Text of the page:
BEFORE HITLER: ANTISEMITISM IN VIENNA, 1891.
This phenomenon aroused lively disgust in us, Bertha von Suttner wrote in 1891. She wrote a number of articles against this reversion to the Middle Ages. But the Viennese newspapers turned them down on the grounds that the proper attitude toward [anti-Semitism] would be contemptuous silence.
Suttner objected: Wrong must be withstood if it is recognized as such. There is no other way. In such cases silence, though professing to express contempt, is itself contemptible. Not only the victims but their fellow citizens must act. No one should stand by when they see injustice. Silence is complicity.
The antisemitic movement in Vienna had led to brutal attacks, her husband, Artur von Suttner, wrote: I mention only the suburban heroes who smashed the windows of Jewish women and shouted threats of murder, the soldier who struck down an old man in the street, the schoolboy who thrust a knife into the eye of his Jewish fellow pupil.
To combat discrimination, he founded a Union for the Resistance to Anti-semitism. It was officially incorporated in the summer of 1891. The announcement was published in Die Neue Freie Presse on 22 July 1891:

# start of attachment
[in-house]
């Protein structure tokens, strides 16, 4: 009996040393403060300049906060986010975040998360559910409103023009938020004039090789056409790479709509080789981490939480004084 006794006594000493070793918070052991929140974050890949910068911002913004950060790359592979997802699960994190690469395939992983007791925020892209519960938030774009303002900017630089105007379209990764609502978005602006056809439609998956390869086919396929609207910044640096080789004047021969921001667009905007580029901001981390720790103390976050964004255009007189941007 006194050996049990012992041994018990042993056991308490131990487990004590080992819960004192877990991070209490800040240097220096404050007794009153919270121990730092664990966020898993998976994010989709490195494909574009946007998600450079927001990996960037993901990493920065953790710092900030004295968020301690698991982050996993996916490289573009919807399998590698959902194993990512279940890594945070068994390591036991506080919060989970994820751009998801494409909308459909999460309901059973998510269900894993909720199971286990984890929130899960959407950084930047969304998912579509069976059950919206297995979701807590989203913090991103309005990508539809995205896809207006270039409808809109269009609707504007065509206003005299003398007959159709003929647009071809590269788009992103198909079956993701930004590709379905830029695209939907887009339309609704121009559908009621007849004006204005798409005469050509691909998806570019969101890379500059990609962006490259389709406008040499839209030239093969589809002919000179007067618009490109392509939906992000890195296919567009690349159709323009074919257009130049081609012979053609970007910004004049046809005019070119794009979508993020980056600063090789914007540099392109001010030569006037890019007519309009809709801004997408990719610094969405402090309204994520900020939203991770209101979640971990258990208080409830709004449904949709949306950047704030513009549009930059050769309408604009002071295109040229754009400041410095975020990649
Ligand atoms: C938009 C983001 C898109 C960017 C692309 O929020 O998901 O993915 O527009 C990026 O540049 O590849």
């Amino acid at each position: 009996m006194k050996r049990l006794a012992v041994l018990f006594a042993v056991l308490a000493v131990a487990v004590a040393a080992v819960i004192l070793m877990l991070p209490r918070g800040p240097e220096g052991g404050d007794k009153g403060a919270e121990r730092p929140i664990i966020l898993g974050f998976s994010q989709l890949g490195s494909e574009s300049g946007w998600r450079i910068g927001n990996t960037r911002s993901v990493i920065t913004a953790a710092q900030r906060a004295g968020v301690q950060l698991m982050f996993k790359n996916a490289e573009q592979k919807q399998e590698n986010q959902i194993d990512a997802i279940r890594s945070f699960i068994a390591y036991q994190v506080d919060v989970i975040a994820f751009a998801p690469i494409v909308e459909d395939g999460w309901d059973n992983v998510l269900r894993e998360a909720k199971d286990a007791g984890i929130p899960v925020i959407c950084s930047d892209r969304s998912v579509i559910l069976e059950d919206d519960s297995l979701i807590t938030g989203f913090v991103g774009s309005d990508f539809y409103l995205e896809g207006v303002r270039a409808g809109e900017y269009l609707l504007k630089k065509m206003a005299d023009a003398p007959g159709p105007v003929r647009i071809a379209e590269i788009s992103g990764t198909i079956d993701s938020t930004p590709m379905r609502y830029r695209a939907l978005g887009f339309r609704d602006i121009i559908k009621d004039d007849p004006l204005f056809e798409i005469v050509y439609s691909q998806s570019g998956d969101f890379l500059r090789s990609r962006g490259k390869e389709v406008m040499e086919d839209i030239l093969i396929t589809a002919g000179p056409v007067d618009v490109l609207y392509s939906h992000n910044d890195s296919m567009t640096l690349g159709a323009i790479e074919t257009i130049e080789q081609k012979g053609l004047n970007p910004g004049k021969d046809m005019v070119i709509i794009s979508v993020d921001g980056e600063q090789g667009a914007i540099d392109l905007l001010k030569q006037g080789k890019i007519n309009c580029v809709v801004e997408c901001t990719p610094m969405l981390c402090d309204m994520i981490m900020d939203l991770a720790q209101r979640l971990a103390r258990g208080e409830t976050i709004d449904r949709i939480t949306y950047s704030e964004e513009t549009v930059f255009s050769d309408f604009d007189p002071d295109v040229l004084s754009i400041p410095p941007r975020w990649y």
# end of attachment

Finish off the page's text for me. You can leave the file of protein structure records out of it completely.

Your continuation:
The purpose of the Union was to take action against that hostile movement which is aimed directly against a segment of our fellow-citizens.The fight against antisemitism would be carried on through public lectures and the dissemination literature, but (rather oddly, in my view) not through political action.
Politics is excluded: primarily because our Union is not political, and secondly because this is a question of social practices in the strict sense of the word and has nothing to do with the business of government (Staatspraxis).
At a time when societies are founded to protect animals from cruelty – and rightly so – it is, I think, only logical that we should at last take a stand also against cruelty to our fellow-men, all the more as the attacks have not been confined to assault on the honour of Jews, but have taken the form of actual assaults, which have given our Jewish fellow-citizens every reason to fear for their lives.
More on the subject in my next blog post on Thursday.
(Source: Bertha von Suttner’s autobiography and Artur von Suttner's article in Neue Freie Presse, 22 July 1891, my translation)